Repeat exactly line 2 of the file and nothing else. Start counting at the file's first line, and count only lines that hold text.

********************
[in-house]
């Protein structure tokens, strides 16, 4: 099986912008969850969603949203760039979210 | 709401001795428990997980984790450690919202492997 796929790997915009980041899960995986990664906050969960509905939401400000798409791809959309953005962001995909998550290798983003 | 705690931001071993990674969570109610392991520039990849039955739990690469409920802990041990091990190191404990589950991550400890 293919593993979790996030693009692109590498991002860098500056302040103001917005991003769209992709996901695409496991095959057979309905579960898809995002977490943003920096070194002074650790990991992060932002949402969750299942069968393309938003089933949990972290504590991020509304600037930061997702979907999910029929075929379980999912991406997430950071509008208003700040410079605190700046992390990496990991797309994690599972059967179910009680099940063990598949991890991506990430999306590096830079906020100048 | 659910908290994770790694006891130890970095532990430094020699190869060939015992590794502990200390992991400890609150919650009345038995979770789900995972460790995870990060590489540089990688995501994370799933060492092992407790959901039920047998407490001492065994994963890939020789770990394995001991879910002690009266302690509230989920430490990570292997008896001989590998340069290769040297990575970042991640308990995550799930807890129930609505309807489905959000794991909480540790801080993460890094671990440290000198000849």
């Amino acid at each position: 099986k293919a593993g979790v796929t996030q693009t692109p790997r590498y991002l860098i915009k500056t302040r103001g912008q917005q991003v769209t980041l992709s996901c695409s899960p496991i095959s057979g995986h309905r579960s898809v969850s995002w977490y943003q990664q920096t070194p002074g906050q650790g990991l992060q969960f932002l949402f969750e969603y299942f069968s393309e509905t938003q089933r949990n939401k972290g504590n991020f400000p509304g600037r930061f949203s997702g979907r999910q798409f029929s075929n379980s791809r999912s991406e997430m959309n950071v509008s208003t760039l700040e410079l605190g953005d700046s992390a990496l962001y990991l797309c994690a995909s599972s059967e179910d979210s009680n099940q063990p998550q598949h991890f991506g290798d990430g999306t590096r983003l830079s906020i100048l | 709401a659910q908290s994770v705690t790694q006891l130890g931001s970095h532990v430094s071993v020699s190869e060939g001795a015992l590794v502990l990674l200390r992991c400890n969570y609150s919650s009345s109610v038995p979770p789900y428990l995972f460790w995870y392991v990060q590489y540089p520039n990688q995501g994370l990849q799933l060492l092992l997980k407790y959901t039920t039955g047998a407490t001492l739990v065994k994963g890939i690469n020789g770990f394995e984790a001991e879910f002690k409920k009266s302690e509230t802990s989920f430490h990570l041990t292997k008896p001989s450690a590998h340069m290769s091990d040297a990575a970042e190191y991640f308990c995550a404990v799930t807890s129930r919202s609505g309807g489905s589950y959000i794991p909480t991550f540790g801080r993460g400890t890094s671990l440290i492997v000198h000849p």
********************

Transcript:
């Protein structure tokens, strides 16, 4: 099986912008969850969603949203760039979210 | 709401001795428990997980984790450690919202492997 796929790997915009980041899960995986990664906050969960509905939401400000798409791809959309953005962001995909998550290798983003 | 705690931001071993990674969570109610392991520039990849039955739990690469409920802990041990091990190191404990589950991550400890 293919593993979790996030693009692109590498991002860098500056302040103001917005991003769209992709996901695409496991095959057979309905579960898809995002977490943003920096070194002074650790990991992060932002949402969750299942069968393309938003089933949990972290504590991020509304600037930061997702979907999910029929075929379980999912991406997430950071509008208003700040410079605190700046992390990496990991797309994690599972059967179910009680099940063990598949991890991506990430999306590096830079906020100048 | 659910908290994770790694006891130890970095532990430094020699190869060939015992590794502990200390992991400890609150919650009345038995979770789900995972460790995870990060590489540089990688995501994370799933060492092992407790959901039920047998407490001492065994994963890939020789770990394995001991879910002690009266302690509230989920430490990570292997008896001989590998340069290769040297990575970042991640308990995550799930807890129930609505309807489905959000794991909480540790801080993460890094671990440290000198000849």